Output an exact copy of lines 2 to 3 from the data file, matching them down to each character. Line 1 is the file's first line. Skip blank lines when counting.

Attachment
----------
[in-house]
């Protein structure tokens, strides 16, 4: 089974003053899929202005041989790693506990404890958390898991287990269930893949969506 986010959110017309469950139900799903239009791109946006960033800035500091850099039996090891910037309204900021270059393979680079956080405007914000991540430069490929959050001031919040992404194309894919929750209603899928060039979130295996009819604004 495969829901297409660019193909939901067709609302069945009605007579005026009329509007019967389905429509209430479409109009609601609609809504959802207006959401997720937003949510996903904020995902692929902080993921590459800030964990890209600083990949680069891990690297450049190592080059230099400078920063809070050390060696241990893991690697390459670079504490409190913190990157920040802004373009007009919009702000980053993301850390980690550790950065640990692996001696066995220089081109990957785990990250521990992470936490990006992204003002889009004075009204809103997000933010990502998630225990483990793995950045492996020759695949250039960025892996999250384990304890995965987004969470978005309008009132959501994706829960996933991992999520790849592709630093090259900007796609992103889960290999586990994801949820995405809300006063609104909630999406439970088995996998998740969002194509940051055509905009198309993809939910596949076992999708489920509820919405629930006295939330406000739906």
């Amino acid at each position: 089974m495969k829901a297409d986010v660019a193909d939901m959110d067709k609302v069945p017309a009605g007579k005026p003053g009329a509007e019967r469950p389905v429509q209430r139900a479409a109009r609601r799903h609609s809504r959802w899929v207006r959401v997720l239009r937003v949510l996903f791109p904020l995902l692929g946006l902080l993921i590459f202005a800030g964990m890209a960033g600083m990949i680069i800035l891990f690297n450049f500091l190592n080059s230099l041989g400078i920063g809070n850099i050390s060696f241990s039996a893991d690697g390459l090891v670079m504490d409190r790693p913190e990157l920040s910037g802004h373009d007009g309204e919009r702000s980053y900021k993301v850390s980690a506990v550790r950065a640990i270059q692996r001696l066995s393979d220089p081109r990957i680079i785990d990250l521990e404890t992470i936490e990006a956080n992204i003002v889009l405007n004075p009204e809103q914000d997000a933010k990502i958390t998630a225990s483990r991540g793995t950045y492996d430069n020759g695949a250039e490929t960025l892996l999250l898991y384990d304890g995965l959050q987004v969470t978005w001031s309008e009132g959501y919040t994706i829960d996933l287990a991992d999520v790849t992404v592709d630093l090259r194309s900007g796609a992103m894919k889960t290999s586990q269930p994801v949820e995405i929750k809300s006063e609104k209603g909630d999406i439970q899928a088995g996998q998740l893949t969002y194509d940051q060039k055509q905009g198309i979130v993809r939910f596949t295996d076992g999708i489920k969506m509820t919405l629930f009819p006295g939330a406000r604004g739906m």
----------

């Protein structure tokens, strides 16, 4: 089974003053899929202005041989790693506990404890958390898991287990269930893949969506 986010959110017309469950139900799903239009791109946006960033800035500091850099039996090891910037309204900021270059393979680079956080405007914000991540430069490929959050001031919040992404194309894919929750209603899928060039979130295996009819604004 495969829901297409660019193909939901067709609302069945009605007579005026009329509007019967389905429509209430479409109009609601609609809504959802207006959401997720937003949510996903904020995902692929902080993921590459800030964990890209600083990949680069891990690297450049190592080059230099400078920063809070050390060696241990893991690697390459670079504490409190913190990157920040802004373009007009919009702000980053993301850390980690550790950065640990692996001696066995220089081109990957785990990250521990992470936490990006992204003002889009004075009204809103997000933010990502998630225990483990793995950045492996020759695949250039960025892996999250384990304890995965987004969470978005309008009132959501994706829960996933991992999520790849592709630093090259900007796609992103889960290999586990994801949820995405809300006063609104909630999406439970088995996998998740969002194509940051055509905009198309993809939910596949076992999708489920509820919405629930006295939330406000739906």
């Amino acid at each position: 089974m495969k829901a297409d986010v660019a193909d939901m959110d067709k609302v069945p017309a009605g007579k005026p003053g009329a509007e019967r469950p389905v429509q209430r139900a479409a109009r609601r799903h609609s809504r959802w899929v207006r959401v997720l239009r937003v949510l996903f791109p904020l995902l692929g946006l902080l993921i590459f202005a800030g964990m890209a960033g600083m990949i680069i800035l891990f690297n450049f500091l190592n080059s230099l041989g400078i920063g809070n850099i050390s060696f241990s039996a893991d690697g390459l090891v670079m504490d409190r790693p913190e990157l920040s910037g802004h373009d007009g309204e919009r702000s980053y900021k993301v850390s980690a506990v550790r950065a640990i270059q692996r001696l066995s393979d220089p081109r990957i680079i785990d990250l521990e404890t992470i936490e990006a956080n992204i003002v889009l405007n004075p009204e809103q914000d997000a933010k990502i958390t998630a225990s483990r991540g793995t950045y492996d430069n020759g695949a250039e490929t960025l892996l999250l898991y384990d304890g995965l959050q987004v969470t978005w001031s309008e009132g959501y919040t994706i829960d996933l287990a991992d999520v790849t992404v592709d630093l090259r194309s900007g796609a992103m894919k889960t290999s586990q269930p994801v949820e995405i929750k809300s006063e609104k209603g909630d999406i439970q899928a088995g996998q998740l893949t969002y194509d940051q060039k055509q905009g198309i979130v993809r939910f596949t295996d076992g999708i489920k969506m509820t919405l629930f009819p006295g939330a406000r604004g739906m």